Management strategies to deal with transport stress and to reduce shrink include preconditioning programs, rest periods during and after transit, potassium supplementation and the use of electrolyte solutions. Transported or feed- and water-deprived cattle are challenged with a mild metabolic acidosis, which may be the result of body water loss. Electrolyte solutions or water can help alleviate this dehydration and some stress in transported cattle.

Any added stress such as an overloaded truck, unfamiliarity with confinement, or extreme temperature and moisture conditions can increase shrink. Early-weaned calves maintained on-site before shipping might be more tolerant of the stressors associated with transportation and feedlot entry. Although there is no difference in shrink, there is a notable difference in recovery of lost weight. Early-weaned and preconditioned calves have an advantage over traditionally weaned calves in weight recovery.

Transportation shrink generally varies more between years than between preweaning management systems. This suggests that climatic conditions may be a major factor in bodyweight loss for transported beef calves. Be familiar with weather forecasts and avoid working or transporting cattle during extreme temperatures. Protect animals from weather during hauling.

Shrink can be managed by improving cattle handling conditions. Move slowly and quietly when handling and loading cattle. Avoid rough cattle handling. For cattle working, get help from people familiar to both the managers and cattle. Sort cattle at the ranch of origin. Avoid exposing cattle to strange environments such as new pastures, pens or groups of cattle without first preconditioning them. Select cattle for improved temperament.

Do not overcrowd cattle in trailers. Group them into compartments to take pressure off end animals when the truck starts, turns or stops. Avoid underloading trailers to reduce stress and bruising. Keep trips as short as possible. Prevent equipment breakdowns by maintaining scales, handling facilities, trucks, trailers and other equipment. Allow cattle to rest during long hauls. Avoid transporting cattle on rough roads, and always provide them with good footing.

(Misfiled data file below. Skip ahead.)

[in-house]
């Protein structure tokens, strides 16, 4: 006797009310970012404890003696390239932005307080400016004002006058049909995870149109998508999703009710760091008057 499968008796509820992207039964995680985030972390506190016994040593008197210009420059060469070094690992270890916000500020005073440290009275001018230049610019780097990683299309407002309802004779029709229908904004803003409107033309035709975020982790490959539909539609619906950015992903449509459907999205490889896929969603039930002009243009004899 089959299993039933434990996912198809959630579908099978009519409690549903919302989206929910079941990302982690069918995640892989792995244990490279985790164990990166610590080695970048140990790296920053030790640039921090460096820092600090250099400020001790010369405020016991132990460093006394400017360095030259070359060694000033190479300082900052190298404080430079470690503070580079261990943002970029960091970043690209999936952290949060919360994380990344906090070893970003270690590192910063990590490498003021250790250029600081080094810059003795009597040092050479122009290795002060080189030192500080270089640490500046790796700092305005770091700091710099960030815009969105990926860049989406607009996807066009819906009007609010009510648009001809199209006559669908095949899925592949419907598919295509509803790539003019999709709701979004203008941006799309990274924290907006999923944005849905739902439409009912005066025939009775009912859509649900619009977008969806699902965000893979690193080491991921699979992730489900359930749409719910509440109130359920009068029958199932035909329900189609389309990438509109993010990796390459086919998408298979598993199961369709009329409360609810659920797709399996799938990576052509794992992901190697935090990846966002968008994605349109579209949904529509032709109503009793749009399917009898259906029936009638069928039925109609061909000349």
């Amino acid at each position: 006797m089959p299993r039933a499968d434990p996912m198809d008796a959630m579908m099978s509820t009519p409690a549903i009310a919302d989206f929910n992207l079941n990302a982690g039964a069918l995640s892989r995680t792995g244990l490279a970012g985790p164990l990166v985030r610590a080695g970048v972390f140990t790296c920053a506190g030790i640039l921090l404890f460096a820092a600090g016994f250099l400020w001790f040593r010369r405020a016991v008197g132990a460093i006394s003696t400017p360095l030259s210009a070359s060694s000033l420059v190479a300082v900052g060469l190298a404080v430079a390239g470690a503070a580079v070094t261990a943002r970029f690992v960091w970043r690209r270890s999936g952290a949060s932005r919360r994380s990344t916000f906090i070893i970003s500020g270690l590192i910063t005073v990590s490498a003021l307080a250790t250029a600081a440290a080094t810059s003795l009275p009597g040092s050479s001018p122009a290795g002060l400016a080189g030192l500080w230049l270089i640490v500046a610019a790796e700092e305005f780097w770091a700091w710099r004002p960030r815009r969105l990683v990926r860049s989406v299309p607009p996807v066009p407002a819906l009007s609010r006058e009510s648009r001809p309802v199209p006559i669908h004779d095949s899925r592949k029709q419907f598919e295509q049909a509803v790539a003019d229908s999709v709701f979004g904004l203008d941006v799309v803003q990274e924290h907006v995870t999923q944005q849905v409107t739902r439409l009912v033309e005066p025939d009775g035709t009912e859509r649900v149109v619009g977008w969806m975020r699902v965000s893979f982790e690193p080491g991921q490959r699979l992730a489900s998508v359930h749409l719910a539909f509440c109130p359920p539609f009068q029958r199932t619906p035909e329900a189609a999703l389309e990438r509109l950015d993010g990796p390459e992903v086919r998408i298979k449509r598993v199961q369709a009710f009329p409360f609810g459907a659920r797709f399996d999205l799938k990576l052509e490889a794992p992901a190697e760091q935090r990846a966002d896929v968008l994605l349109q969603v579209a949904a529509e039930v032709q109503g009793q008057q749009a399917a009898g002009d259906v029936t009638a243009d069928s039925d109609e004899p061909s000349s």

Provide feed and water to cattle when possible and pay attention to their quality during rest stops and at the destination. Avoid stressful diet changes just before shipping and be sure to allow free-choice access to grass hay. Withhold water two to three hours before shipping. Withhold grain, alfalfa or clover hay at least 12 hours before shipping because these feedstuffs have a laxative effect on cattle. Precondition cattle coming off of lush forages or high-moisture feeds with a dry feed to limit scouring and excessive urination.

Conclusion

Shrink is an inevitable yet manageable part of transporting cattle. Improvements in calf preconditioning programs, pre-transit cattle management, cattle handling, shipping conditions and management after arrival can help both cattle buyers and sellers. Understanding the factors affecting shrink can help producers and their customers make more-informed marketing and purchasing decisions that more accurately and fairly account for shrink. The degree of actual shrink, how shrink is estimated and accounted for in marketing transactions, and how shrink impacts subsequent cattle performance and production costs ultimately influences net returns.  end mark

—The full version of this article was originally published by the Mississippi State University extension service.

PHOTO: Recovery to pre-transit weight takes at least three days and can take up to 30 days in severe situations. Photo by Paul Marchant.

Jane Parish is a professor at Mississippi State University. Email Jane Parish.

Brandi Karisch is an associate extension educator and research professor at Missippi State University. Email Brandi Karisch.

LATEST BLOG

LATEST NEWS